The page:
Our most recent summer collection was inspired by Florida’s breathtaking Sanibel Island—the place where it all began for Chico’s, more than 35 years ago. Several noteworthy spots there served as the site of the photos shoots that yielded the images included in our latest print mailer.
During our time there, we were honored to meet three amazing individuals who live and/or work on Sanibel and its surrounding islands and love it as much as we do. They generously assisted us in securing locations and helping to make our shoot a great success. We’re pleased to introduce you to them, and to share their stories.
Rob Wells Jr., Co-Owner with his wife, Phyllis, of Cabbage Key & Tarpon Lodge & Restaurant
A beloved Florida destination owned by the Wells family for more than 40 years, Cabbage Key is a 100-acre island paradise located 8 miles north of Sanibel and Captiva islands and across from marker 60 on the Intracoastal Waterway in Pine Island Sound. Consisting of an historic six-room inn, seven charming guest cottages, and a picturesque open-air restaurant, Cabbage Key draws visitors from around the world to enjoy the “Old Florida” ambiance of this stunning property.
Chico’s: What motivated your and Phyllis’s decision to move here and purchase Cabbage Key?
RW: “I had always dreamed of owning my own company, and if my love of the outdoors (fishing, boating, etc.) could be incorporated into a business on the water, buying the ‘old lodge’ and marina made sense. Fortunately, the former owners, Bob and Joanna Beck, wanted to sell and were willing to work with Phyllis and me—two fairly naïve educators from North Carolina with big dreams.”
Chico’s: What pastimes do guests enjoy on Cabbage Key?
RW: “Both day visitors and overnight guests are enamored with the special feel of our island. If they have their own boat, they can visit neighboring islands and beaches, as well as fish and participate in other water sports. We also rent out a few small boats and kayaks. And there are walking trails and native wildlife to observe. Many of our guests just enjoy the peace and quiet and the opportunity to read, paint, or simply relax.”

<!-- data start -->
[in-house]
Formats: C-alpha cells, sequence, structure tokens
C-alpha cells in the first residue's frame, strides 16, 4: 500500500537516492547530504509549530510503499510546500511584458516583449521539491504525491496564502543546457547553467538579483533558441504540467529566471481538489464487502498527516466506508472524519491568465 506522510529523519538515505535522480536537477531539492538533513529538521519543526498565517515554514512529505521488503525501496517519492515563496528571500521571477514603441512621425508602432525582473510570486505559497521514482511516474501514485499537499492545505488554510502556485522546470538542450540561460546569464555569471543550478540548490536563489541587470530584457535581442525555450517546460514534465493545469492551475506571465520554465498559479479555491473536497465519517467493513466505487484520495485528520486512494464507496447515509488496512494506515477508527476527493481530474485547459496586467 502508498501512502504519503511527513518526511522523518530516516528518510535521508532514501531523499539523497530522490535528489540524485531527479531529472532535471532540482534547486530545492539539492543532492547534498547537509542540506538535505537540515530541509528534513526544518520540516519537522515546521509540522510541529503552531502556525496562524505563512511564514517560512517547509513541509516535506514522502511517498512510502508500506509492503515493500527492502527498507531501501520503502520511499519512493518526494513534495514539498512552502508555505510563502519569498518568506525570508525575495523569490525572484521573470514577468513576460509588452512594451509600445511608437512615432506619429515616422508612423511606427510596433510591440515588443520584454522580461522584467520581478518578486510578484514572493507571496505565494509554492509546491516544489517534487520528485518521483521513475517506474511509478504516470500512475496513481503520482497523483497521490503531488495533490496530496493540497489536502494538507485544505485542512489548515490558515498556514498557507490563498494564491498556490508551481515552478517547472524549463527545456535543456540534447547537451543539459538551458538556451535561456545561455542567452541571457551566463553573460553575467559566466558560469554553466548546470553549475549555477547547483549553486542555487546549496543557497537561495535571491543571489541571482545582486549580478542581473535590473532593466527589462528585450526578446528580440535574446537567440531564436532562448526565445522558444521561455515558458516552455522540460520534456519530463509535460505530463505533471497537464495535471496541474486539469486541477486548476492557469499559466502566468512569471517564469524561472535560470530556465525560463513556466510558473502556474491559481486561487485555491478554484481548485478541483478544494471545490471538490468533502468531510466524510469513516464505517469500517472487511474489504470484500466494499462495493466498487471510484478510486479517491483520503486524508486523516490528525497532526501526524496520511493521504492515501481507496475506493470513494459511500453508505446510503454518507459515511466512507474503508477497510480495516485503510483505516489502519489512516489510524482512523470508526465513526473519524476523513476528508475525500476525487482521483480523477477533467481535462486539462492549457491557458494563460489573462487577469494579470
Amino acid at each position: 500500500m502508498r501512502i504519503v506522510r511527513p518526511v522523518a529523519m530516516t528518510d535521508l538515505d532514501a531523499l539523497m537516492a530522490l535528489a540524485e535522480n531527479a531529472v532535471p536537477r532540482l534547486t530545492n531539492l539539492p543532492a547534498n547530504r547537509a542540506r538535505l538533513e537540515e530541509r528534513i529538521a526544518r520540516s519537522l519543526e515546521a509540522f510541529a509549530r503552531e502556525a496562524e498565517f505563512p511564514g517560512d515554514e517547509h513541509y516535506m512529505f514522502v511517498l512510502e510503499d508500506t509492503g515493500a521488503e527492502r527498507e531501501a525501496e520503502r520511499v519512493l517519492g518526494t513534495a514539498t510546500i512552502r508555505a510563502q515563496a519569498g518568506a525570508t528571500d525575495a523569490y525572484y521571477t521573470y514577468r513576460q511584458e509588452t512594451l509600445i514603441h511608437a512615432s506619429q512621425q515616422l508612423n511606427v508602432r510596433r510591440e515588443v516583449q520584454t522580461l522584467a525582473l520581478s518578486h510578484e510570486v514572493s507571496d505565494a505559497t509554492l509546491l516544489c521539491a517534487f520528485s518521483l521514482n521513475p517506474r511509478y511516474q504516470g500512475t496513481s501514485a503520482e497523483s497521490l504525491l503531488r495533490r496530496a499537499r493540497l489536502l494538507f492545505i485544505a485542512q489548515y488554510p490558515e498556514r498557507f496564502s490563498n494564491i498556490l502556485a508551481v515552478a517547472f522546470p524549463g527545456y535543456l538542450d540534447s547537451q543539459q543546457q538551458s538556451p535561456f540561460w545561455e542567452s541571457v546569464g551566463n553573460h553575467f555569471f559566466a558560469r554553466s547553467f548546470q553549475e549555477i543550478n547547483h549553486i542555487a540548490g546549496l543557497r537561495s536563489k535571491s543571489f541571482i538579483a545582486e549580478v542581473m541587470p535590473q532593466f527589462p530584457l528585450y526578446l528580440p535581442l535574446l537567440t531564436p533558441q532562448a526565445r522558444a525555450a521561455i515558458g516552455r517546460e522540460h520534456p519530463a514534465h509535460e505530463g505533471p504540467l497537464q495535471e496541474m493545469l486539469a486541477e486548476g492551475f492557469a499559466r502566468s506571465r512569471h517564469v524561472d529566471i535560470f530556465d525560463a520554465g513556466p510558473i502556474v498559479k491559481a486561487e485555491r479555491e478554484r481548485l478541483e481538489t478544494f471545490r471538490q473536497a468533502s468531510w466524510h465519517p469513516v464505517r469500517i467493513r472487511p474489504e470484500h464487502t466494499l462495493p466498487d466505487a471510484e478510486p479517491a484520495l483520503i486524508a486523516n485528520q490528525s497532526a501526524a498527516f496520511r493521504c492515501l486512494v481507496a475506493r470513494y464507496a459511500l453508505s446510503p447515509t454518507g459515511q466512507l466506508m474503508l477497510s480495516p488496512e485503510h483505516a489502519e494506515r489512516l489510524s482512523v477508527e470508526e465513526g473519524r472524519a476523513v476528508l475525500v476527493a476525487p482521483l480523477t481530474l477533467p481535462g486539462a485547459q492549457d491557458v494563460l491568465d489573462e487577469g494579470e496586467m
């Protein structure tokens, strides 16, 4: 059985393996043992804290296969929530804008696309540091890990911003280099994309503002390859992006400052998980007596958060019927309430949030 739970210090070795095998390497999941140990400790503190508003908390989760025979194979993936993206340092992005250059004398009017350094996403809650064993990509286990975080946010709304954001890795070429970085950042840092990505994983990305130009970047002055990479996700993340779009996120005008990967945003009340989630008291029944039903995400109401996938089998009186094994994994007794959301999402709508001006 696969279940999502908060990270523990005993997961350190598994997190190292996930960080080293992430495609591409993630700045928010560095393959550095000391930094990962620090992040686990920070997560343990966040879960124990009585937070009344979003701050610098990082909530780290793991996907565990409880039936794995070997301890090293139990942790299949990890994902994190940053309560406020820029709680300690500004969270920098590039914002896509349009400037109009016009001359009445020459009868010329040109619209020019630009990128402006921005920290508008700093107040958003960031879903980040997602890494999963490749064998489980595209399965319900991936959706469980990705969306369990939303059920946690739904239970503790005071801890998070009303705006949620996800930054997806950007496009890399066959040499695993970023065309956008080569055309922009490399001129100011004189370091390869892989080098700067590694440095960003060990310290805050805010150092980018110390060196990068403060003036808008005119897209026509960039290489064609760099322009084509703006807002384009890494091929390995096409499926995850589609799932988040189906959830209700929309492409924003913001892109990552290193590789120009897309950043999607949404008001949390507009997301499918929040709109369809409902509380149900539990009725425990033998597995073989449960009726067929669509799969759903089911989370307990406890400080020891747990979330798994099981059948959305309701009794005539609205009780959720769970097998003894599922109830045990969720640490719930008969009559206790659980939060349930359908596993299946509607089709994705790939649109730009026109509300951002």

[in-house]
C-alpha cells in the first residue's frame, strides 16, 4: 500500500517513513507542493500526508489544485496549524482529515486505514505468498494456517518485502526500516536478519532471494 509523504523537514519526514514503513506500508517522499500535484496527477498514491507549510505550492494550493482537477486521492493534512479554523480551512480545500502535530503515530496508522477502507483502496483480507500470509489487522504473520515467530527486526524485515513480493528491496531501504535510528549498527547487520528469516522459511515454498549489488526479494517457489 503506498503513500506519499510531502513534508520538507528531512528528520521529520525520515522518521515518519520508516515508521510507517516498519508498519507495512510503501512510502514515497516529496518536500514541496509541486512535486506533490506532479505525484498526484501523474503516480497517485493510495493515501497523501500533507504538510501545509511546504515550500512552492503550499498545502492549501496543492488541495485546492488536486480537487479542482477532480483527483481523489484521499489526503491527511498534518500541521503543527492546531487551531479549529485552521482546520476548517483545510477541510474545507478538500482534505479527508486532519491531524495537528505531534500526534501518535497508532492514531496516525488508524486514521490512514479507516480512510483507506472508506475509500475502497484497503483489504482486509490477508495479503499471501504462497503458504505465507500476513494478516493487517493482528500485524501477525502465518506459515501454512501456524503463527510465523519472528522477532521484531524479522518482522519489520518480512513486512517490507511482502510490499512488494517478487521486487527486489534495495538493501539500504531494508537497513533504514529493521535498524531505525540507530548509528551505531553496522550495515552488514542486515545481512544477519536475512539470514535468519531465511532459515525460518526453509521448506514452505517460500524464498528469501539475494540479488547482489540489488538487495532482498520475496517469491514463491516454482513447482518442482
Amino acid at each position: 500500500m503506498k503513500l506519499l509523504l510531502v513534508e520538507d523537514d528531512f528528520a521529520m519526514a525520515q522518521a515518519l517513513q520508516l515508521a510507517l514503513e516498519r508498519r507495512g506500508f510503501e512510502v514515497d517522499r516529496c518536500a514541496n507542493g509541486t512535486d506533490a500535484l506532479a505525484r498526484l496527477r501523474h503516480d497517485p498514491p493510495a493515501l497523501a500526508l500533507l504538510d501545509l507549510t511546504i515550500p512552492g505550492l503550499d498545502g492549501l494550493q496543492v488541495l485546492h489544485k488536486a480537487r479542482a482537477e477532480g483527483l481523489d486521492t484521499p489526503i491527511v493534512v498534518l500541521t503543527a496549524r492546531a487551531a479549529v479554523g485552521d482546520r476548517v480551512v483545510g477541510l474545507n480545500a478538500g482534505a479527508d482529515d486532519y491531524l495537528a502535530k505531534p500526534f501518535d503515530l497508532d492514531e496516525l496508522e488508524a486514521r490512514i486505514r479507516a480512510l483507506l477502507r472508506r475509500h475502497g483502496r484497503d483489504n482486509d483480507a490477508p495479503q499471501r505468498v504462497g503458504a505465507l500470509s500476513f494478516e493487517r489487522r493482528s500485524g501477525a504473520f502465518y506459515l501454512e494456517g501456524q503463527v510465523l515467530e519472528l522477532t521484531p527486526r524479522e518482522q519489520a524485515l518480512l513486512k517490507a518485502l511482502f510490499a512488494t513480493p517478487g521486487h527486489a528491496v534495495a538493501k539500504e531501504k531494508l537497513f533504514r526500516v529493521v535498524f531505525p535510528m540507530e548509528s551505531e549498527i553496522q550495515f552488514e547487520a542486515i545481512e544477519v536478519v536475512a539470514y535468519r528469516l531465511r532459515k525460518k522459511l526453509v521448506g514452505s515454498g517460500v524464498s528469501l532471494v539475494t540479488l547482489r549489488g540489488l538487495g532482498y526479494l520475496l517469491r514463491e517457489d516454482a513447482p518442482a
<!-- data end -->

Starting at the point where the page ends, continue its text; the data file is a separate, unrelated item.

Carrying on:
Chico’s: Why do you think that Cabbage Key has become such a popular destination?
Cabbage Key presents a personal experience, internalized in many different ways. There is a mystical aspect of the island that is hard to explain. —Rob Wells Jr.
RW: “Many people come here for the fun of a busy, happy spot where they can bring their friends and family for a good time. We have enjoyed seeing generations of families who feel that this is their special place.”
Chico’s: I know that your and Phyllis’s two sons, Rob Wells III and Ken Wells, are also involved in the family business. What future plans do you have for it?
RW: “Phyllis and I are retired now and living on Cabbage Key in the hopes that our continued support will help our family preserve one of the few special places left on Earth.”
To learn more about Cabbage Key, click here.
To learn more about Tarpon Lodge & Restaurant, click here.